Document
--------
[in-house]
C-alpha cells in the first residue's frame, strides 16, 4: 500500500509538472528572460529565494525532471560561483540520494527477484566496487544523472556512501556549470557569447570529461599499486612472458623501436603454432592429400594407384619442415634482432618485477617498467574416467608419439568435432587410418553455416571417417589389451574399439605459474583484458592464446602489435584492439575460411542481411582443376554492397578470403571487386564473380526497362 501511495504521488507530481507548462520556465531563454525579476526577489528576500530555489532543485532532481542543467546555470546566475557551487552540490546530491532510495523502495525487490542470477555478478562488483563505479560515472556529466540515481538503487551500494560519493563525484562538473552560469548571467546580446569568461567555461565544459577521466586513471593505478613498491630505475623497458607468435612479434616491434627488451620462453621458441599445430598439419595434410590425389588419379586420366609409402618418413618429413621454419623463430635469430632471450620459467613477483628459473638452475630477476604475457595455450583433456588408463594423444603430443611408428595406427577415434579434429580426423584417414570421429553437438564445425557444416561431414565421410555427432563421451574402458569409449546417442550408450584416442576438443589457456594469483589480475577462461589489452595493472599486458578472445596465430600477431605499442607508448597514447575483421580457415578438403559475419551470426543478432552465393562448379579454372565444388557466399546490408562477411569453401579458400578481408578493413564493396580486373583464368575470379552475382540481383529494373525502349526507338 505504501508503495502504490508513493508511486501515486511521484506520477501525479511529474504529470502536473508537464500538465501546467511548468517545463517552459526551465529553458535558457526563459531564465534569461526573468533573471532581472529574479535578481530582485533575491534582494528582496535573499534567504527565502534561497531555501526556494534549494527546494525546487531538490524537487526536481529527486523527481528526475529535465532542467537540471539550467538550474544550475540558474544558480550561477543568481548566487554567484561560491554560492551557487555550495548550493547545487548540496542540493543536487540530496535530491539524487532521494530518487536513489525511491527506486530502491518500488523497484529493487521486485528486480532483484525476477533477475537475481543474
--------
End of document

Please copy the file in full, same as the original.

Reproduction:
[in-house]
C-alpha cells in the first residue's frame, strides 16, 4: 500500500509538472528572460529565494525532471560561483540520494527477484566496487544523472556512501556549470557569447570529461599499486612472458623501436603454432592429400594407384619442415634482432618485477617498467574416467608419439568435432587410418553455416571417417589389451574399439605459474583484458592464446602489435584492439575460411542481411582443376554492397578470403571487386564473380526497362 501511495504521488507530481507548462520556465531563454525579476526577489528576500530555489532543485532532481542543467546555470546566475557551487552540490546530491532510495523502495525487490542470477555478478562488483563505479560515472556529466540515481538503487551500494560519493563525484562538473552560469548571467546580446569568461567555461565544459577521466586513471593505478613498491630505475623497458607468435612479434616491434627488451620462453621458441599445430598439419595434410590425389588419379586420366609409402618418413618429413621454419623463430635469430632471450620459467613477483628459473638452475630477476604475457595455450583433456588408463594423444603430443611408428595406427577415434579434429580426423584417414570421429553437438564445425557444416561431414565421410555427432563421451574402458569409449546417442550408450584416442576438443589457456594469483589480475577462461589489452595493472599486458578472445596465430600477431605499442607508448597514447575483421580457415578438403559475419551470426543478432552465393562448379579454372565444388557466399546490408562477411569453401579458400578481408578493413564493396580486373583464368575470379552475382540481383529494373525502349526507338 505504501508503495502504490508513493508511486501515486511521484506520477501525479511529474504529470502536473508537464500538465501546467511548468517545463517552459526551465529553458535558457526563459531564465534569461526573468533573471532581472529574479535578481530582485533575491534582494528582496535573499534567504527565502534561497531555501526556494534549494527546494525546487531538490524537487526536481529527486523527481528526475529535465532542467537540471539550467538550474544550475540558474544558480550561477543568481548566487554567484561560491554560492551557487555550495548550493547545487548540496542540493543536487540530496535530491539524487532521494530518487536513489525511491527506486530502491518500488523497484529493487521486485528486480532483484525476477533477475537475481543474